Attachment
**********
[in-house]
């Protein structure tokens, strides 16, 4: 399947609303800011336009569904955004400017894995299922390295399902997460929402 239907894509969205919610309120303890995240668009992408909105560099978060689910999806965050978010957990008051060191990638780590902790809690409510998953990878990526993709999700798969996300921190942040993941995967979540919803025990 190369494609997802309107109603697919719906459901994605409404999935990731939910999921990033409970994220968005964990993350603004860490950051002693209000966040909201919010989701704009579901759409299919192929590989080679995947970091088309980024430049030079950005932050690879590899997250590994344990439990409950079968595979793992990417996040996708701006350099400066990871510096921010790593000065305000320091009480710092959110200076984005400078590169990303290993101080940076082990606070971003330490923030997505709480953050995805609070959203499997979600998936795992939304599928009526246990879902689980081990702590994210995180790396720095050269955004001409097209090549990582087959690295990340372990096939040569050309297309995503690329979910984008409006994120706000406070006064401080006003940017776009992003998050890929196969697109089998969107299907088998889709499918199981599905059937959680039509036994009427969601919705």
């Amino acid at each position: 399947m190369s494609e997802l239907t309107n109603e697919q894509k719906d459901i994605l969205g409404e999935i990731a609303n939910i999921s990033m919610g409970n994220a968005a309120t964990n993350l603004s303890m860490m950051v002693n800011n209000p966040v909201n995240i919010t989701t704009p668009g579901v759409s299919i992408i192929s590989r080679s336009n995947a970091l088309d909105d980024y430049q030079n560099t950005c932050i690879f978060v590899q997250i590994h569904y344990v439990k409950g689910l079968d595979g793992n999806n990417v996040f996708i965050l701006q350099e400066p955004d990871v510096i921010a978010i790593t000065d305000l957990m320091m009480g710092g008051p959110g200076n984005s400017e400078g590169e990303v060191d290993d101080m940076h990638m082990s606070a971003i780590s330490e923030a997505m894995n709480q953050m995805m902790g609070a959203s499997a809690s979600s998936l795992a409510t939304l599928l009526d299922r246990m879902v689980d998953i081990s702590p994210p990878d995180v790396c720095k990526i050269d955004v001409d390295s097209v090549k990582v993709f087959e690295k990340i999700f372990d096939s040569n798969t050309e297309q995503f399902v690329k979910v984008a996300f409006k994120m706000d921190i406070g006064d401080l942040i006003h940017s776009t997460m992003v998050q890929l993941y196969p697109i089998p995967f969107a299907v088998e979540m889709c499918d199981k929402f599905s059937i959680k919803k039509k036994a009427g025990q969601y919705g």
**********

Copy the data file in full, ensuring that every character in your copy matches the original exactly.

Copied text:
[in-house]
């Protein structure tokens, strides 16, 4: 399947609303800011336009569904955004400017894995299922390295399902997460929402 239907894509969205919610309120303890995240668009992408909105560099978060689910999806965050978010957990008051060191990638780590902790809690409510998953990878990526993709999700798969996300921190942040993941995967979540919803025990 190369494609997802309107109603697919719906459901994605409404999935990731939910999921990033409970994220968005964990993350603004860490950051002693209000966040909201919010989701704009579901759409299919192929590989080679995947970091088309980024430049030079950005932050690879590899997250590994344990439990409950079968595979793992990417996040996708701006350099400066990871510096921010790593000065305000320091009480710092959110200076984005400078590169990303290993101080940076082990606070971003330490923030997505709480953050995805609070959203499997979600998936795992939304599928009526246990879902689980081990702590994210995180790396720095050269955004001409097209090549990582087959690295990340372990096939040569050309297309995503690329979910984008409006994120706000406070006064401080006003940017776009992003998050890929196969697109089998969107299907088998889709499918199981599905059937959680039509036994009427969601919705």
């Amino acid at each position: 399947m190369s494609e997802l239907t309107n109603e697919q894509k719906d459901i994605l969205g409404e999935i990731a609303n939910i999921s990033m919610g409970n994220a968005a309120t964990n993350l603004s303890m860490m950051v002693n800011n209000p966040v909201n995240i919010t989701t704009p668009g579901v759409s299919i992408i192929s590989r080679s336009n995947a970091l088309d909105d980024y430049q030079n560099t950005c932050i690879f978060v590899q997250i590994h569904y344990v439990k409950g689910l079968d595979g793992n999806n990417v996040f996708i965050l701006q350099e400066p955004d990871v510096i921010a978010i790593t000065d305000l957990m320091m009480g710092g008051p959110g200076n984005s400017e400078g590169e990303v060191d290993d101080m940076h990638m082990s606070a971003i780590s330490e923030a997505m894995n709480q953050m995805m902790g609070a959203s499997a809690s979600s998936l795992a409510t939304l599928l009526d299922r246990m879902v689980d998953i081990s702590p994210p990878d995180v790396c720095k990526i050269d955004v001409d390295s097209v090549k990582v993709f087959e690295k990340i999700f372990d096939s040569n798969t050309e297309q995503f399902v690329k979910v984008a996300f409006k994120m706000d921190i406070g006064d401080l942040i006003h940017s776009t997460m992003v998050q890929l993941y196969p697109i089998p995967f969107a299907v088998e979540m889709c499918d199981k929402f599905s059937i959680k919803k039509k036994a009427g025990q969601y919705g």